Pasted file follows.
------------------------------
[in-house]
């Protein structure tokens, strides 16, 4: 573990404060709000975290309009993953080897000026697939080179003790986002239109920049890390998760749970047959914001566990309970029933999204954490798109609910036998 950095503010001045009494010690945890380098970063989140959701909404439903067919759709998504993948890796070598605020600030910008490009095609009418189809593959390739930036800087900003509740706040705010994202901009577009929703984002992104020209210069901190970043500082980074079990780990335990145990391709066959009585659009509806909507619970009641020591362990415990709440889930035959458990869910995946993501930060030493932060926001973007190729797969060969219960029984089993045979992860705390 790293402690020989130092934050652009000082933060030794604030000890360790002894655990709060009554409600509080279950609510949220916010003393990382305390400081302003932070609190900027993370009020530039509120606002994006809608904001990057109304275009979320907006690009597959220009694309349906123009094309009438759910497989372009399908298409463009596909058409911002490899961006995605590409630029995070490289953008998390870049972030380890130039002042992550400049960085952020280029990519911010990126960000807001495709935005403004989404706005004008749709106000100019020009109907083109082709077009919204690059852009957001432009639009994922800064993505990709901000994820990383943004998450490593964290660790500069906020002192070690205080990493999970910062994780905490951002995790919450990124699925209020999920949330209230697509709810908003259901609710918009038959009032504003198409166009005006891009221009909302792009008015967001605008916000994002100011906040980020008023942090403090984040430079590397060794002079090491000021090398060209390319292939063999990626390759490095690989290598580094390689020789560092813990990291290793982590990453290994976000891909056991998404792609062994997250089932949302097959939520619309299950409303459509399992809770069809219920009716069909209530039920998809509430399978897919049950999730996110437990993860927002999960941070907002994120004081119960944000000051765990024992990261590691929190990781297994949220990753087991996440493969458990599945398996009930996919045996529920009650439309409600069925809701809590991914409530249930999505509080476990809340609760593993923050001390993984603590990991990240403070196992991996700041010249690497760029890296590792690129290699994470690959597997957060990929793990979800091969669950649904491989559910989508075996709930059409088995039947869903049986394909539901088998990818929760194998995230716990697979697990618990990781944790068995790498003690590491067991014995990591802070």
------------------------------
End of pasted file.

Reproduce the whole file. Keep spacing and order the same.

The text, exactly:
[in-house]
């Protein structure tokens, strides 16, 4: 573990404060709000975290309009993953080897000026697939080179003790986002239109920049890390998760749970047959914001566990309970029933999204954490798109609910036998 950095503010001045009494010690945890380098970063989140959701909404439903067919759709998504993948890796070598605020600030910008490009095609009418189809593959390739930036800087900003509740706040705010994202901009577009929703984002992104020209210069901190970043500082980074079990780990335990145990391709066959009585659009509806909507619970009641020591362990415990709440889930035959458990869910995946993501930060030493932060926001973007190729797969060969219960029984089993045979992860705390 790293402690020989130092934050652009000082933060030794604030000890360790002894655990709060009554409600509080279950609510949220916010003393990382305390400081302003932070609190900027993370009020530039509120606002994006809608904001990057109304275009979320907006690009597959220009694309349906123009094309009438759910497989372009399908298409463009596909058409911002490899961006995605590409630029995070490289953008998390870049972030380890130039002042992550400049960085952020280029990519911010990126960000807001495709935005403004989404706005004008749709106000100019020009109907083109082709077009919204690059852009957001432009639009994922800064993505990709901000994820990383943004998450490593964290660790500069906020002192070690205080990493999970910062994780905490951002995790919450990124699925209020999920949330209230697509709810908003259901609710918009038959009032504003198409166009005006891009221009909302792009008015967001605008916000994002100011906040980020008023942090403090984040430079590397060794002079090491000021090398060209390319292939063999990626390759490095690989290598580094390689020789560092813990990291290793982590990453290994976000891909056991998404792609062994997250089932949302097959939520619309299950409303459509399992809770069809219920009716069909209530039920998809509430399978897919049950999730996110437990993860927002999960941070907002994120004081119960944000000051765990024992990261590691929190990781297994949220990753087991996440493969458990599945398996009930996919045996529920009650439309409600069925809701809590991914409530249930999505509080476990809340609760593993923050001390993984603590990991990240403070196992991996700041010249690497760029890296590792690129290699994470690959597997957060990929793990979800091969669950649904491989559910989508075996709930059409088995039947869903049986394909539901088998990818929760194998995230716990697979697990618990990781944790068995790498003690590491067991014995990591802070």